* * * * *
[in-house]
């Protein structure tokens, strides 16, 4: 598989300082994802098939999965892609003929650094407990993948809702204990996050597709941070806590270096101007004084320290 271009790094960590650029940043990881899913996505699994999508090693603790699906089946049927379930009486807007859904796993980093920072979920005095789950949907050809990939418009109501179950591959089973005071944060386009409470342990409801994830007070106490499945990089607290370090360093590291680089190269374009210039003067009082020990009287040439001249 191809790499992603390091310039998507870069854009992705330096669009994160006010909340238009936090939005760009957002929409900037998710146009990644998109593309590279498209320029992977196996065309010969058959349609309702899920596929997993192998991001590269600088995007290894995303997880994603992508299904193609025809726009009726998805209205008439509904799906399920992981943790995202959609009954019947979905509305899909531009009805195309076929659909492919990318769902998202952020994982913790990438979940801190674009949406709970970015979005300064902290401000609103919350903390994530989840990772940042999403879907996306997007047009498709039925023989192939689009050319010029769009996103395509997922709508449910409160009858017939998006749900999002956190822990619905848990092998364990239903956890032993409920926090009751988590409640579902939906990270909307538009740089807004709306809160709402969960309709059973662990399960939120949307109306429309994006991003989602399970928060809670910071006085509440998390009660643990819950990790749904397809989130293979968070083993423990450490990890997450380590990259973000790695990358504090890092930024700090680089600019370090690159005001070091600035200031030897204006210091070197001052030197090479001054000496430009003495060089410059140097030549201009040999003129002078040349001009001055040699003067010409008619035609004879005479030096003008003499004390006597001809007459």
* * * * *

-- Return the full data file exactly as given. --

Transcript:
[in-house]
């Protein structure tokens, strides 16, 4: 598989300082994802098939999965892609003929650094407990993948809702204990996050597709941070806590270096101007004084320290 271009790094960590650029940043990881899913996505699994999508090693603790699906089946049927379930009486807007859904796993980093920072979920005095789950949907050809990939418009109501179950591959089973005071944060386009409470342990409801994830007070106490499945990089607290370090360093590291680089190269374009210039003067009082020990009287040439001249 191809790499992603390091310039998507870069854009992705330096669009994160006010909340238009936090939005760009957002929409900037998710146009990644998109593309590279498209320029992977196996065309010969058959349609309702899920596929997993192998991001590269600088995007290894995303997880994603992508299904193609025809726009009726998805209205008439509904799906399920992981943790995202959609009954019947979905509305899909531009009805195309076929659909492919990318769902998202952020994982913790990438979940801190674009949406709970970015979005300064902290401000609103919350903390994530989840990772940042999403879907996306997007047009498709039925023989192939689009050319010029769009996103395509997922709508449910409160009858017939998006749900999002956190822990619905848990092998364990239903956890032993409920926090009751988590409640579902939906990270909307538009740089807004709306809160709402969960309709059973662990399960939120949307109306429309994006991003989602399970928060809670910071006085509440998390009660643990819950990790749904397809989130293979968070083993423990450490990890997450380590990259973000790695990358504090890092930024700090680089600019370090690159005001070091600035200031030897204006210091070197001052030197090479001054000496430009003495060089410059140097030549201009040999003129002078040349001009001055040699003067010409008619035609004879005479030096003008003499004390006597001809007459």